Vol. 1. No. 1 INT-1 April 1994
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On the Internet

Project Gutenberg: A Description

[Editor's note. At the request of Dr. Hart, we are leaving this description in its original, unformatted state.]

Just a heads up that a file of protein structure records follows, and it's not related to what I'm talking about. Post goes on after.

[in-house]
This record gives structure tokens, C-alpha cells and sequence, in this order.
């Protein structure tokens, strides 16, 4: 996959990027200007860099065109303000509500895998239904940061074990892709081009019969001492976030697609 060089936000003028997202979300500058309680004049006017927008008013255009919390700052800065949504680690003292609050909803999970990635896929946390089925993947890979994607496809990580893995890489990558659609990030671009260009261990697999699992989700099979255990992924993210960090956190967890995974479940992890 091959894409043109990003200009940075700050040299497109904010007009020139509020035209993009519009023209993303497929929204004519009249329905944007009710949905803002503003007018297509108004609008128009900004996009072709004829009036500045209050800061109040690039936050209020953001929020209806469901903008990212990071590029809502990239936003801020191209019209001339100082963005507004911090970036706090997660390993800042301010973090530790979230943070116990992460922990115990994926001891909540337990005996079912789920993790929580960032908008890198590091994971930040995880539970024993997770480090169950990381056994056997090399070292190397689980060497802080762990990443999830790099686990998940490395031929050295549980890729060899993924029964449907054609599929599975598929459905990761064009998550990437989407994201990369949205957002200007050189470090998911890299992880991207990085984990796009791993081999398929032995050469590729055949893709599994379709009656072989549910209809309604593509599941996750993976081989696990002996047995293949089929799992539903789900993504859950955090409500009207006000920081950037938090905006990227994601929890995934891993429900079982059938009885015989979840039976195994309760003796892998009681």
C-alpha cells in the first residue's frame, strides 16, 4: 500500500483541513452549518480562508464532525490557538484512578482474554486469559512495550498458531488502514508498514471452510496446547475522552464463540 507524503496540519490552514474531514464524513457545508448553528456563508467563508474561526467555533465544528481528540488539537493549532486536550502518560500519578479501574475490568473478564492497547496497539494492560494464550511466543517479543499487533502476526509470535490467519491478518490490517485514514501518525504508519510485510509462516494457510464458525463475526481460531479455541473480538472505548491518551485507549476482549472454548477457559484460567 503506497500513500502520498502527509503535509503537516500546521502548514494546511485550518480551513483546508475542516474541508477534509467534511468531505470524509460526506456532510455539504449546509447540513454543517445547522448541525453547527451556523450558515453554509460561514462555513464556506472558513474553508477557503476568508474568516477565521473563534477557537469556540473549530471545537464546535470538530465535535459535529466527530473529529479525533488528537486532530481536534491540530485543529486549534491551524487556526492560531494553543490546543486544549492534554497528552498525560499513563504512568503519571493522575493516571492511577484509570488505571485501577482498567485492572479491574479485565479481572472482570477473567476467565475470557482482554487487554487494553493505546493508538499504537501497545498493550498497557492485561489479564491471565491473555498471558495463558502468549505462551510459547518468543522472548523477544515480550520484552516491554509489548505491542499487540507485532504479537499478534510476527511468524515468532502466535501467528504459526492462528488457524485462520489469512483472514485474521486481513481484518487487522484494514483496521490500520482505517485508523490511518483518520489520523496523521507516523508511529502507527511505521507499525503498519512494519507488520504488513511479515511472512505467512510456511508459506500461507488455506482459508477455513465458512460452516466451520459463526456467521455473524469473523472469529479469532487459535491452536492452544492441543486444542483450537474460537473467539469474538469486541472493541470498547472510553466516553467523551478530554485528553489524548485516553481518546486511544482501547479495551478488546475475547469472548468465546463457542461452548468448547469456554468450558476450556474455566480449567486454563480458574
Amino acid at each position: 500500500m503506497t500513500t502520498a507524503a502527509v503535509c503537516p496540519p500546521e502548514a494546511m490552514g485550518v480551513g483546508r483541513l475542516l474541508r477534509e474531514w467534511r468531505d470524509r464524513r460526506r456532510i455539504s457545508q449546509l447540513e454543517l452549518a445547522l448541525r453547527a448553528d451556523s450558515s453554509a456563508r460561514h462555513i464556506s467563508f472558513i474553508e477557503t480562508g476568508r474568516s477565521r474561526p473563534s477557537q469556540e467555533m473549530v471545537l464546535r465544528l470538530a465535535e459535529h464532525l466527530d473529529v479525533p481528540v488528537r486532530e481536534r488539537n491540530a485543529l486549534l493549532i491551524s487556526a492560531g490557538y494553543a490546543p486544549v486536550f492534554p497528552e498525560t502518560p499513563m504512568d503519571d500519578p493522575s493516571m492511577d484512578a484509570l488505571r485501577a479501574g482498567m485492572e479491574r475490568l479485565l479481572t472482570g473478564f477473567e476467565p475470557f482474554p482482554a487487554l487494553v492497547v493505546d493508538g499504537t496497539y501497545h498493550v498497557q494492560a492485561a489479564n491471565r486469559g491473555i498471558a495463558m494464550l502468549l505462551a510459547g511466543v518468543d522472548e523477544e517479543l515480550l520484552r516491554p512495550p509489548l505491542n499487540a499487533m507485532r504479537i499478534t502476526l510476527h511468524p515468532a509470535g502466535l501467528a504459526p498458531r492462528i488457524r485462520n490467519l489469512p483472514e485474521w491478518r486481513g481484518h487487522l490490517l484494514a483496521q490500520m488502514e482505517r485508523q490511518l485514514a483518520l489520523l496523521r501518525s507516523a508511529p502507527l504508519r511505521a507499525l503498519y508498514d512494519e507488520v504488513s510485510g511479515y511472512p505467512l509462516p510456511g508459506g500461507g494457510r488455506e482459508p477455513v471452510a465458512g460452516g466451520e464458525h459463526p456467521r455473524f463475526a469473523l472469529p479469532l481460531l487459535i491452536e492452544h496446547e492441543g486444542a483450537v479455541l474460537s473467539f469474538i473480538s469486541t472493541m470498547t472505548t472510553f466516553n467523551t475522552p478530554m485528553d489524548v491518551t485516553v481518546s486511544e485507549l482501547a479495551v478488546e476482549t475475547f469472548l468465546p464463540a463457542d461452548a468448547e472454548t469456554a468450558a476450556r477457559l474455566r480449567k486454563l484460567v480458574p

Michael Hart, Professor of Electronic Text Executive Director of Project Gutenberg Etext Illinois Benedictine College, Lisle, IL 60532 No official connection to U. of Illinois--UIUC hart@uiucvmd.bitnet or hart@vmd.cso.uiuc.edu Project Gutenberg is dedicated to the effort of increasing education and literacy around the world. Project Gutenberg has been encouraging the development of Etext for the past 22 years in all aspects of Electronic Texts: from the simplest posting of short works in the public domain to the largest and most complex commercially copyrighted works. These efforts are designed to encourage the creation and distribution of Etexts in all manners, all sizes, all formats to all people. Project Gutenberg now has over 100 Etexts on-line, including two editions of the Bible's 66 books and over 40 Shakespeare plays, poems, etc. which count as only one book for each Bible and for a Complete Shakespeare. Your comments and suggestions on the books are most appreciated, so we may continue the improvement process . Project Gutenberg Etexts are currently available on most of the major networks, computer bulletin boards, via mailing disks, and via satellites. In addition to its own Etext production, Project Gutenberg is a reviewer and distributor of Etext information for related jobs, products, search engines, etc. We are proud to have announced, at the request of WordCruncher, the very first Etext CD, at the American Library Association's Mid-Winter Conference in Chicago on January 6th, 1990, and to have continued in the tradition of announcing and demonstrating such products over the years. Project Gutenberg has been releasing Plain Vanilla ASCII Etexts on the Internet and its previous incarnations since about 1971. The goal of Project Gutenberg is to encourage the creation, and unlimited distribution, of some 10,000 Etexts by the end of the year 2001. Currently [1993] four books per month are scheduled for release, which doubles to eight books per month in 1994 and sixteen in 1995, etc.[-1-] The books fall mainly into about half a dozen categories: Light Literature: books for the whole family, such that parent or child can each bring the other to the computer to "Read More About It" as the Library of Congress Program puts it. Examples of Light Literature are often scheduled to match the presenting of movies or television programs on the same subject, such that kids are more likely to be currently familiar with the books. Examples: Peter Pan, Alice in Wonderland, Anne of Green Gables Heavy Literature: books for the more serious readers requiring a greater commitment to reading and studying the materials: Examples: Paradise Lost and Regained, Moby Dick, and Descartes Reference: Roget's Thesaurus, World Factbooks, Census Figures, the NAFTA treaty, the Consumer Price Index, math constants Computers: Email 101, Zen and the Art of the Internet, as well as Surfing the Internet, The Online World [Shareware] Science Fiction: H. G. Wells, Jules Verne, Flatland, etc. Plus releases scheduled for timely releases at Christmas, [such as Dickens' Christmas Carol and The Night Before Christmas] and Easter, [such as the Bible and the Apocrypha {upcoming}]. We are also planning a library of Etexts in French, German, and Latin as well as other languages. Project Runeberg in Swedish, etc. is doing the Scandinavian classics. These Etexts are originally released as Plain Vanilla ASCII and .zip files, and are then often translated into various mark-ups such as PostScript, Acrobat, TeX, HyperText, and all the rest. You can find the Project Gutenberg Etexts listed in most Gopher systems, as well as all the major FTP archives. All Project Gutenberg Etexts are prepared on a purely volunteer basis by hundreds of volunteers around the world, and most were released into the Public Domain [but not all]. The Project was and is entirely funded by the donations of text entry, proofing and copyright research, as well as by donations of hardware and software, and a little money from many of our readers, and from corporations interesting in promoting the world of Etext. If you want to volunteer, be sure we add your name; the volunteers have an additional listserver list. [-2-]More information available on request. We have had some problems with people not getting a reply, or getting one quickly enough. If you don't get the information you require within a few days a personal note to me should solve the problem. This address--dircompg@ux1.cso.uiuc.edu--is the official address to try first. Donations and requests for subscriptions to a paper edition of the Project Gutenberg Newsletter, and/or other requests for information on paper go to: Michael S. Hart, Professor of Electronic Text Executive Director of Project Gutenberg Etext Illinois Benedictine College, Lisle, IL 60532 No official connection to U of Illinois--UIUC hart@uiucvmd.bitnet or hart@vmd.cso.uiuc.edu If I don't answer in two days, please resend. It usually means I did not get/see your note. Project Gutenberg P. O. Box 2782 Champaign, IL 61825 We need your donations. ************************************************** General information about Project Gutenberg and the Project Gutenberg Etext are available as email/FTP. FTP (anonymous) mrcnext.cso.uiuc.edu (The FTP program has an invalid date/time stamper)! To get etexts, cd etext/etext91, 92 or 93 or 90 get filename.ext [bin first if binary] Use the "dir" command if you need to know file names and sizes. The Newsletters contain the most up to date index: To get the most current Newsletter and articles -- cd etext/articles get gutxxxx.xxx [example gutjan.94 for Jan. 94 or send email to listserv@vmd.cso.uiuc.edu or @uiucvmd containing the following line: sub gutnberg your name and you will be subscribed to the GUTNBERG listserver.[-3-] [INDEX100.GUT is the long for index of first 100.] [0INDEX.GUT in cd etext is updated every morning.] [get etext/articles/* {all files for more details}] To retrieve etexts via e-mail, first send the following line by itself to almanac@oes.orst.edu send gutenberg catalog then follow the instructions from the Almanac server in Oregon. You can also try FTPMAIL: FTPMail service which allows me to request FTP via EMail. The address is: ftpmail@decwrl.dec.com If you want to get a file in this way try sending your equivalent of the following message to the above address. You don't need a subject. If you are lucky you will receive your etext by email. I use Compuserve which has a 50K maximum file size which is why I have to request my files broken up into 50K chunks. connect (this is the address of the ftp server) chdir etext/etext93 (this changes to the right directory) chunksize 50000 (this gives the maximum size file I can receive) get filenamr.txt (this is the file name and file type of the etext. I don't know if you can get binary files this way but it is worth a try) quit (this is self-explanatory) An Example of a Recent File: In commemoration of Martin Luther King Jr. Day, Project Gutenberg announces: Jan 1994 Collected Articles of Frederick Douglass, a Slave [dugl210x.xxx] [-4-] ===================================================== You will find this file in /etext94 on mrcnext.cso.uiuc.edu, anonymous ftp cd etext cd etext94 get filename.ext [type bin first for .zip files] Thank you for your time and consideration, Michael S. Hart, Professor of Electronic Text Executive Director of Project Gutenberg Etext Illinois Benedictine College, Lisle, IL 60532 No official connection to U of Illinois--UIUC hart @uiucvmd.bitnet or hart@vmd.cso.uiuc.edu [-5-]